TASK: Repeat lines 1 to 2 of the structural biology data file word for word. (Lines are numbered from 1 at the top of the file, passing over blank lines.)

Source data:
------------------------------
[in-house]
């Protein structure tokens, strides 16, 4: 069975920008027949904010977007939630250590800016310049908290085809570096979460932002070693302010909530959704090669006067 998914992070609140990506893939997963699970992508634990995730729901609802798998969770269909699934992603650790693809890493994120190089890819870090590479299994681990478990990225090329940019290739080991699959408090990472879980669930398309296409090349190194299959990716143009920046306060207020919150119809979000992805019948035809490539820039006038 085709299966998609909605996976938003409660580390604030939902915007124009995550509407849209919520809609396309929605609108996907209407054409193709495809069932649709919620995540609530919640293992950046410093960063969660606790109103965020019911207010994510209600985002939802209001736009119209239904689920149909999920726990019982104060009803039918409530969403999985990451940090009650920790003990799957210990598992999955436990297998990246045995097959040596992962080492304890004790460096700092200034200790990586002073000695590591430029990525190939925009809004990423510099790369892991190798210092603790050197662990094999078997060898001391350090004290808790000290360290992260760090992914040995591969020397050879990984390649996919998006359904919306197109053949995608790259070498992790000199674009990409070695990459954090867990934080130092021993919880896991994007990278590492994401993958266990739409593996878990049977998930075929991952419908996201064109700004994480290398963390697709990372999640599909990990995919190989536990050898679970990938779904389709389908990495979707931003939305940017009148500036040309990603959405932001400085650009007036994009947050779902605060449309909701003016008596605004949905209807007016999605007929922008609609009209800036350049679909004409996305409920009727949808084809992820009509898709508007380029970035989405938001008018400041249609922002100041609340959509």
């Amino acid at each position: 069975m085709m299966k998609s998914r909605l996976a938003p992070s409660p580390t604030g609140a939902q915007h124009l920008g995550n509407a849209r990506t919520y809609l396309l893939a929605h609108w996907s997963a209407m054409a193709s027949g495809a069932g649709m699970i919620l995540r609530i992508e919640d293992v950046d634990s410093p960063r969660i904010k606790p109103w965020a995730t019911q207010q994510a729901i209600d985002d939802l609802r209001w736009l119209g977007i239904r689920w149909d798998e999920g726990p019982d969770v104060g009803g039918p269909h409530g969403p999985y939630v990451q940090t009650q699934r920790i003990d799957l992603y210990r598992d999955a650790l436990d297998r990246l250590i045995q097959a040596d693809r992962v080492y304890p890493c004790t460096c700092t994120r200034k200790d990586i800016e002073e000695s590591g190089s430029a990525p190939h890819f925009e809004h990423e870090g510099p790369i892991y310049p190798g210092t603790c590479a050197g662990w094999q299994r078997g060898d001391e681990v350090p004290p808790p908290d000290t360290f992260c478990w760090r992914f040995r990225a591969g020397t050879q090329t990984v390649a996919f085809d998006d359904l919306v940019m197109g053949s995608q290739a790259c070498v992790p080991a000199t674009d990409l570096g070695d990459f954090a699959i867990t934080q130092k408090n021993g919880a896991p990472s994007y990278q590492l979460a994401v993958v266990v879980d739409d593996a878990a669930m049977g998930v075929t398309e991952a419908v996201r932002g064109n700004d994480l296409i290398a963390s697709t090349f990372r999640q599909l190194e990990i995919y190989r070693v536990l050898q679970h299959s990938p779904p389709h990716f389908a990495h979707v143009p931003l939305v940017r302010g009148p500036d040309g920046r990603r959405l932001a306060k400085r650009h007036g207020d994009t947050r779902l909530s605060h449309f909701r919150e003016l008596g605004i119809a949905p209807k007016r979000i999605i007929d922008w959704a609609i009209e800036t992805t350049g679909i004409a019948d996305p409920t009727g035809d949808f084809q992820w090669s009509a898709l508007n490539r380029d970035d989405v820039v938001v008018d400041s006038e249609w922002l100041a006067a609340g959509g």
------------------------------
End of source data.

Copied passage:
[in-house]
């Protein structure tokens, strides 16, 4: 069975920008027949904010977007939630250590800016310049908290085809570096979460932002070693302010909530959704090669006067 998914992070609140990506893939997963699970992508634990995730729901609802798998969770269909699934992603650790693809890493994120190089890819870090590479299994681990478990990225090329940019290739080991699959408090990472879980669930398309296409090349190194299959990716143009920046306060207020919150119809979000992805019948035809490539820039006038 085709299966998609909605996976938003409660580390604030939902915007124009995550509407849209919520809609396309929605609108996907209407054409193709495809069932649709919620995540609530919640293992950046410093960063969660606790109103965020019911207010994510209600985002939802209001736009119209239904689920149909999920726990019982104060009803039918409530969403999985990451940090009650920790003990799957210990598992999955436990297998990246045995097959040596992962080492304890004790460096700092200034200790990586002073000695590591430029990525190939925009809004990423510099790369892991190798210092603790050197662990094999078997060898001391350090004290808790000290360290992260760090992914040995591969020397050879990984390649996919998006359904919306197109053949995608790259070498992790000199674009990409070695990459954090867990934080130092021993919880896991994007990278590492994401993958266990739409593996878990049977998930075929991952419908996201064109700004994480290398963390697709990372999640599909990990995919190989536990050898679970990938779904389709389908990495979707931003939305940017009148500036040309990603959405932001400085650009007036994009947050779902605060449309909701003016008596605004949905209807007016999605007929922008609609009209800036350049679909004409996305409920009727949808084809992820009509898709508007380029970035989405938001008018400041249609922002100041609340959509």